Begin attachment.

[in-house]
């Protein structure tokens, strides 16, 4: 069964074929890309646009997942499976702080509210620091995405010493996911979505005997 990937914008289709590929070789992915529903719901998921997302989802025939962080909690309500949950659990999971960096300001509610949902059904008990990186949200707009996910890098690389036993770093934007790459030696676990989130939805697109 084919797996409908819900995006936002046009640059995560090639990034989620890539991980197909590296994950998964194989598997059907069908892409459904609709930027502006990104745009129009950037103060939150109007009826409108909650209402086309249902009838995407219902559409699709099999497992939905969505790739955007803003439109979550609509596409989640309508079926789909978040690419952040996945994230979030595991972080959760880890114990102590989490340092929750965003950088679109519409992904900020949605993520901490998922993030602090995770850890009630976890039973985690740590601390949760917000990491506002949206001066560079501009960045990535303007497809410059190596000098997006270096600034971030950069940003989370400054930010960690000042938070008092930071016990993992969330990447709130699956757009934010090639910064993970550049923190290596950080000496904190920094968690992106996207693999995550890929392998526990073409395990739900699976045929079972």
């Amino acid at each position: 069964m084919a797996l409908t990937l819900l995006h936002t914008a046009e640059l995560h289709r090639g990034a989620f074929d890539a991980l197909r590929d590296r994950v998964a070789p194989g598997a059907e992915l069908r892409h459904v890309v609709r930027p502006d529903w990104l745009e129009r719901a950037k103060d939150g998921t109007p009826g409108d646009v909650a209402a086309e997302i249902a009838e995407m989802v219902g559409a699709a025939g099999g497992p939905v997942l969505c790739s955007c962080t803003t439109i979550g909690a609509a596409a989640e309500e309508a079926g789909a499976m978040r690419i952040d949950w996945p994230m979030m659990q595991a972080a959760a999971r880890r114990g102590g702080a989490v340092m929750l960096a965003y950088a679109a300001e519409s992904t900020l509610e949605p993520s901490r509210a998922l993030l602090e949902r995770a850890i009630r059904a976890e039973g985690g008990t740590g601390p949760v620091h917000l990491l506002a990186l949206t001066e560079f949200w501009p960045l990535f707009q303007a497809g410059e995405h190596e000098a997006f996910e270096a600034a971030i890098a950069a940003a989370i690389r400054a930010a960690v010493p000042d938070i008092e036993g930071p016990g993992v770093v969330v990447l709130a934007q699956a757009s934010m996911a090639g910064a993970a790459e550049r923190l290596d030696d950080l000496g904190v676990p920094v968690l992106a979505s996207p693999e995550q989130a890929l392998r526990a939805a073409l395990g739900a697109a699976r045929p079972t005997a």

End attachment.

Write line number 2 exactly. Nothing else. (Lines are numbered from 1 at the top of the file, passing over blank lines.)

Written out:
């Protein structure tokens, strides 16, 4: 069964074929890309646009997942499976702080509210620091995405010493996911979505005997 990937914008289709590929070789992915529903719901998921997302989802025939962080909690309500949950659990999971960096300001509610949902059904008990990186949200707009996910890098690389036993770093934007790459030696676990989130939805697109 084919797996409908819900995006936002046009640059995560090639990034989620890539991980197909590296994950998964194989598997059907069908892409459904609709930027502006990104745009129009950037103060939150109007009826409108909650209402086309249902009838995407219902559409699709099999497992939905969505790739955007803003439109979550609509596409989640309508079926789909978040690419952040996945994230979030595991972080959760880890114990102590989490340092929750965003950088679109519409992904900020949605993520901490998922993030602090995770850890009630976890039973985690740590601390949760917000990491506002949206001066560079501009960045990535303007497809410059190596000098997006270096600034971030950069940003989370400054930010960690000042938070008092930071016990993992969330990447709130699956757009934010090639910064993970550049923190290596950080000496904190920094968690992106996207693999995550890929392998526990073409395990739900699976045929079972």